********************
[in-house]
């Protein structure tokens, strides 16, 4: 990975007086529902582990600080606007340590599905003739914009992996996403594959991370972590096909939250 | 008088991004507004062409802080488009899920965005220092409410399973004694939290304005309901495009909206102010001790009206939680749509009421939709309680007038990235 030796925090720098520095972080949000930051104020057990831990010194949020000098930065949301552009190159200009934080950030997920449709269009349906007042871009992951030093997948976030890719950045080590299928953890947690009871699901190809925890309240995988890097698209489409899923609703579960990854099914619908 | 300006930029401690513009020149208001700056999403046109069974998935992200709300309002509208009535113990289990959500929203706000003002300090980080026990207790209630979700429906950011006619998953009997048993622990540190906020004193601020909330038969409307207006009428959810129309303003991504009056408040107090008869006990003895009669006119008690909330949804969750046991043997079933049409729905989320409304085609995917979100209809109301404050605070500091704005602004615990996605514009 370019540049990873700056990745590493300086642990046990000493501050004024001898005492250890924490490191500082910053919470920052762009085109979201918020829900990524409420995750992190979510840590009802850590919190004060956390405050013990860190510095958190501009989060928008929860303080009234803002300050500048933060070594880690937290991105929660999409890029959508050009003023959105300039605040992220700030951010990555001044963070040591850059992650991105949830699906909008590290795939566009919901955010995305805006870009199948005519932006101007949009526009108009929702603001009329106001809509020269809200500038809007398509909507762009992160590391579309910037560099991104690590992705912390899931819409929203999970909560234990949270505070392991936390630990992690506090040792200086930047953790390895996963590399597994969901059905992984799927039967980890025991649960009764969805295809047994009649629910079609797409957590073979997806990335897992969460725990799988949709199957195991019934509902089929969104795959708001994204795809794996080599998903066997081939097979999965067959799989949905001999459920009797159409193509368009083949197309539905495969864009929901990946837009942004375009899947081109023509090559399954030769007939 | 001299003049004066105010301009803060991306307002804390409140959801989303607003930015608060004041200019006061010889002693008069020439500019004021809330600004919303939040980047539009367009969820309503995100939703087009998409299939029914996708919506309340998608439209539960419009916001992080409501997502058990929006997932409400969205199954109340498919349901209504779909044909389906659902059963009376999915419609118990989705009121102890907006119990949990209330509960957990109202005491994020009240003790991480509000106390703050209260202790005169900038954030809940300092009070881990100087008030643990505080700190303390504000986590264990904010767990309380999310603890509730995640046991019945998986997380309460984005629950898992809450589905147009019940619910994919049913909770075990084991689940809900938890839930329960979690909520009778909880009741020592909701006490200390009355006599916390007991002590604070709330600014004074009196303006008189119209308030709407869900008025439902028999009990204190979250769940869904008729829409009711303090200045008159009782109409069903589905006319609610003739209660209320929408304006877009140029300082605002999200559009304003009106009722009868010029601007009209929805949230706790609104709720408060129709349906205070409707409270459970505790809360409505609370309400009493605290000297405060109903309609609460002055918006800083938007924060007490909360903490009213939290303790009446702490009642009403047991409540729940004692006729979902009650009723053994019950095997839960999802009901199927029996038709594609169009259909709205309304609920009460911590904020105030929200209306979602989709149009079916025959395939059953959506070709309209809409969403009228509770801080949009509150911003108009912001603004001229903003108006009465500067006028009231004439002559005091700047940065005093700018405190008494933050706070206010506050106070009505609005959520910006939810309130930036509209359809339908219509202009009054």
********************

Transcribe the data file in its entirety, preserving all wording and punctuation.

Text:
[in-house]
């Protein structure tokens, strides 16, 4: 990975007086529902582990600080606007340590599905003739914009992996996403594959991370972590096909939250 | 008088991004507004062409802080488009899920965005220092409410399973004694939290304005309901495009909206102010001790009206939680749509009421939709309680007038990235 030796925090720098520095972080949000930051104020057990831990010194949020000098930065949301552009190159200009934080950030997920449709269009349906007042871009992951030093997948976030890719950045080590299928953890947690009871699901190809925890309240995988890097698209489409899923609703579960990854099914619908 | 300006930029401690513009020149208001700056999403046109069974998935992200709300309002509208009535113990289990959500929203706000003002300090980080026990207790209630979700429906950011006619998953009997048993622990540190906020004193601020909330038969409307207006009428959810129309303003991504009056408040107090008869006990003895009669006119008690909330949804969750046991043997079933049409729905989320409304085609995917979100209809109301404050605070500091704005602004615990996605514009 370019540049990873700056990745590493300086642990046990000493501050004024001898005492250890924490490191500082910053919470920052762009085109979201918020829900990524409420995750992190979510840590009802850590919190004060956390405050013990860190510095958190501009989060928008929860303080009234803002300050500048933060070594880690937290991105929660999409890029959508050009003023959105300039605040992220700030951010990555001044963070040591850059992650991105949830699906909008590290795939566009919901955010995305805006870009199948005519932006101007949009526009108009929702603001009329106001809509020269809200500038809007398509909507762009992160590391579309910037560099991104690590992705912390899931819409929203999970909560234990949270505070392991936390630990992690506090040792200086930047953790390895996963590399597994969901059905992984799927039967980890025991649960009764969805295809047994009649629910079609797409957590073979997806990335897992969460725990799988949709199957195991019934509902089929969104795959708001994204795809794996080599998903066997081939097979999965067959799989949905001999459920009797159409193509368009083949197309539905495969864009929901990946837009942004375009899947081109023509090559399954030769007939 | 001299003049004066105010301009803060991306307002804390409140959801989303607003930015608060004041200019006061010889002693008069020439500019004021809330600004919303939040980047539009367009969820309503995100939703087009998409299939029914996708919506309340998608439209539960419009916001992080409501997502058990929006997932409400969205199954109340498919349901209504779909044909389906659902059963009376999915419609118990989705009121102890907006119990949990209330509960957990109202005491994020009240003790991480509000106390703050209260202790005169900038954030809940300092009070881990100087008030643990505080700190303390504000986590264990904010767990309380999310603890509730995640046991019945998986997380309460984005629950898992809450589905147009019940619910994919049913909770075990084991689940809900938890839930329960979690909520009778909880009741020592909701006490200390009355006599916390007991002590604070709330600014004074009196303006008189119209308030709407869900008025439902028999009990204190979250769940869904008729829409009711303090200045008159009782109409069903589905006319609610003739209660209320929408304006877009140029300082605002999200559009304003009106009722009868010029601007009209929805949230706790609104709720408060129709349906205070409707409270459970505790809360409505609370309400009493605290000297405060109903309609609460002055918006800083938007924060007490909360903490009213939290303790009446702490009642009403047991409540729940004692006729979902009650009723053994019950095997839960999802009901199927029996038709594609169009259909709205309304609920009460911590904020105030929200209306979602989709149009079916025959395939059953959506070709309209809409969403009228509770801080949009509150911003108009912001603004001229903003108006009465500067006028009231004439002559005091700047940065005093700018405190008494933050706070206010506050106070009505609005959520910006939810309130930036509209359809339908219509202009009054």